John Le Gay Brereton (2 September 1871 – 2 February 1933 / Australia)
A timid child with heart oppressed
By images of sin,
I slunk into the bush for rest,
And found my fairy kin.
The fire I carried kept me warm:
The friendly air was chill.
The laggards of the lowing storm
Trailed gloom along the hill.
I watched the crawling monsters melt
And saw their shadows wane
As on my satin skin I felt
The fingers of the rain.
The sunlight was a golden beer,
I drank a magic draught;
The sky was clear and, void of fear,
I stood erect and laughed.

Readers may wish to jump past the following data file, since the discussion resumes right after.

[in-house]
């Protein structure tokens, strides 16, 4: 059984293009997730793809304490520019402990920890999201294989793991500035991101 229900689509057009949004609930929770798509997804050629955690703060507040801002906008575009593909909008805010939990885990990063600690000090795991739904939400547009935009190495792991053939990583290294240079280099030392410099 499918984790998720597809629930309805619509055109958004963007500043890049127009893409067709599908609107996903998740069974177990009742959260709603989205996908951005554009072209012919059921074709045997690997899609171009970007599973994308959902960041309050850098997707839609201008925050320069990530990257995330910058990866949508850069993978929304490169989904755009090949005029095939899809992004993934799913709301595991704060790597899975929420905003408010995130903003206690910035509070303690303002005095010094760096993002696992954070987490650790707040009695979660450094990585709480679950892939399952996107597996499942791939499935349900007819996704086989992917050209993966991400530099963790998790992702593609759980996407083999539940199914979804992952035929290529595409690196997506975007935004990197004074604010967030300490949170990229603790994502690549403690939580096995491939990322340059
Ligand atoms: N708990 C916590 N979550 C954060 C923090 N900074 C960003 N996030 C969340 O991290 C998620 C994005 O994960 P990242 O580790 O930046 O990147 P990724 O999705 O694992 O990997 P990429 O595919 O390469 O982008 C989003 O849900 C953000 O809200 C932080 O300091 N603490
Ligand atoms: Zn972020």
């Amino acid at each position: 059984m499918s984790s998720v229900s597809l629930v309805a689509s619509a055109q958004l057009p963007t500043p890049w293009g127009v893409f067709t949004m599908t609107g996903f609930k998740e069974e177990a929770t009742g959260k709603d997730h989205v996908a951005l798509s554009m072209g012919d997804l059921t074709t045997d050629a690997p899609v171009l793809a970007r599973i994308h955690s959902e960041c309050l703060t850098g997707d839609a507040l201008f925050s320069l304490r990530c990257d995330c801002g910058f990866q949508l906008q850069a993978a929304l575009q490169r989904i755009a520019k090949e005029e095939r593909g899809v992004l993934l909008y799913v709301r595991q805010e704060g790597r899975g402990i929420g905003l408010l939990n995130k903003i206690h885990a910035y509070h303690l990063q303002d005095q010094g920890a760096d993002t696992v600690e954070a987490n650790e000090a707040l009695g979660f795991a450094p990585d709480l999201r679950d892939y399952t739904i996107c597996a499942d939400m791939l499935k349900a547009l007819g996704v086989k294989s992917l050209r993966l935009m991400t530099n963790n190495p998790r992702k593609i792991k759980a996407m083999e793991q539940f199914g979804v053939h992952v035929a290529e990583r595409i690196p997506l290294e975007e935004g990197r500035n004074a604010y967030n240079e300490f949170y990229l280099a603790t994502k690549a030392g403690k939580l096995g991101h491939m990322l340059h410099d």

And sudden laughter, idly free,
About me trilled and rang,
And love was shed from every tree,
And little bushes sang.
The bay of conscience' bloody hound
That tears the world apart
Has never drowned the silent sound
Within my happy heart.
Comments about this poem (Buffalo Creek by John Le Gay Brereton )
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